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"Team Cincinnatus": Tom Steyer Draws Name From Roman Dictator

A rosy polling memo shows a path forward for the California hedge fund manager in the race to succeed Sen. Barbara Boxer.

Last updated on January 15, 2015, at 1:16 p.m. ET

Posted on January 15, 2015, at 12:24 p.m. ET

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A polling memo from Tom Steyer, the California hedge fund manager considering a run for U.S. Senate, shows voters might like a climate candidate and "successful businessman" — and reveals an internal nickname: "Team Cincinnatus."

His political operation has borrowed the name from Lucius Quinctius Cincinnatus, the legendary Roman statesman known for his "civic virtue."

Cincinnatus, said to be the inspiration in part for Russell Crowe's character in Gladiator, came from the Roman aristocracy. But he was living in retirement as a farmer when he became dictator, called to lead the Roman infantry in the battle of Mons Algidus. Fifteen days later, Cincinnatus returned to his fields.

George Washington, who similarly left Mount Vernon to serve, is often compared to Cincinnatus. Steyer's team liked the nickname because Cincinnatus "went from farmer to general to statesman — known for civic virtue," an aide said.

The dictator was also known for his opposition to the plebeians.

"[Cincinnatus is] what the internal group has named the idea of Tom potentially running," the Steyer aide said. "From plowshares to swords."

The memo was first published on the Bay Area News Group's Political Blotter blog.

Steyer is among a handful of candidates considering bids to replace retiring Sen. Barbara Boxer. His aides have said he will make a decision by the end of the week.

Only one candidate, California Attorney General Kamala Harris, has officially declared. Harris made her run official just five days after Boxer announced she would retire, setting off the state's first open Senate race since 1992.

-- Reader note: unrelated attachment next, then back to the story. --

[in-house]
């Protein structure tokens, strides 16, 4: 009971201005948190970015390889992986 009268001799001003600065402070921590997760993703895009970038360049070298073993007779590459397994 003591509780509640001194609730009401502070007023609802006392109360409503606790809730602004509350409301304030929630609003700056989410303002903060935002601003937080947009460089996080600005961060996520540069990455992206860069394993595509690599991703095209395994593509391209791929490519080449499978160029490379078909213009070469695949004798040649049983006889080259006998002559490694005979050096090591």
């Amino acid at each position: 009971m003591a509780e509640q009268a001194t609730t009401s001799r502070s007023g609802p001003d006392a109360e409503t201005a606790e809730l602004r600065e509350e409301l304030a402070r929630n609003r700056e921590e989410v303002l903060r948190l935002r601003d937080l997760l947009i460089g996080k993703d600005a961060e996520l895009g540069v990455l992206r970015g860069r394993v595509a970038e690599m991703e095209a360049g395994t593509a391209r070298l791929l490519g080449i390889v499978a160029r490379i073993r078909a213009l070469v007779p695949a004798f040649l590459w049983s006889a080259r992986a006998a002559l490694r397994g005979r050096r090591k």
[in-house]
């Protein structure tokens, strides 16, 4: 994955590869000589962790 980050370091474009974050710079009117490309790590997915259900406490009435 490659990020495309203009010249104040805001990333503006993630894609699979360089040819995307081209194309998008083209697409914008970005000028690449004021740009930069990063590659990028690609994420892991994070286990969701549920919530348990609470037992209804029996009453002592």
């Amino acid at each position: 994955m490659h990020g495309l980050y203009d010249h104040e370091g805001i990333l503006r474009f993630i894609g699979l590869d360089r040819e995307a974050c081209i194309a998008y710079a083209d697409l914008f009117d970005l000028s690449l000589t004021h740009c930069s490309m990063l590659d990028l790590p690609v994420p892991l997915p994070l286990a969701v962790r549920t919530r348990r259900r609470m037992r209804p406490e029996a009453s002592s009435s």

The memo — commissioned by Steyer's pollster, Paul Maslin — makes the case for the first-time candidate's path forward. But the survey of 600 registered Democrats and nonpartisan voters, conducted last month, relies on a set of nonspecific and strictly positive questions, revealing little about Steyer's chances.

Steyer, a climate change activist, spent about $100 million of his own money during the last election on Democrats who prioritized the environment. His super PAC, NextGen Climate, made a high-profile effort to boost the issue in 2014.

The Maslin poll shows voters believe the environment is "one of the top three priorities." The memo also says the majority of voters would like to support a "successful businessman" and a candidate who "has committed to giving away the majority of his personal wealth to help the next generation get a fair shake."

In the week since Boxer's announcement, Steyer's aides have argued in the press that their polling shows a "path" forward for the candidate. The questions in the Maslin survey, though, do not reference Steyer by name or ask voters specifically about self-funding candidates — who have historically have done poorly in California.

A Steyer aide said a horse race poll would be hard to commission at this point in the race since the field is not set and candidates aren't yet well known. "What we did do was test descriptions and then tested descriptions with specific names next to their profiles," said the aide. "Steyer immediately moved into a top-two position."

This memo, only two pages, is designed for release to a wider audience. Internal polling documents are typically much longer in length and more detailed.

Antonio Villaraigosa, the former Los Angeles mayor also considering a run, has yet to set up a political entity or commission polling. Disclosures show Harris spent $50,000 on polling one month out from her 2014 re-election as attorney general.

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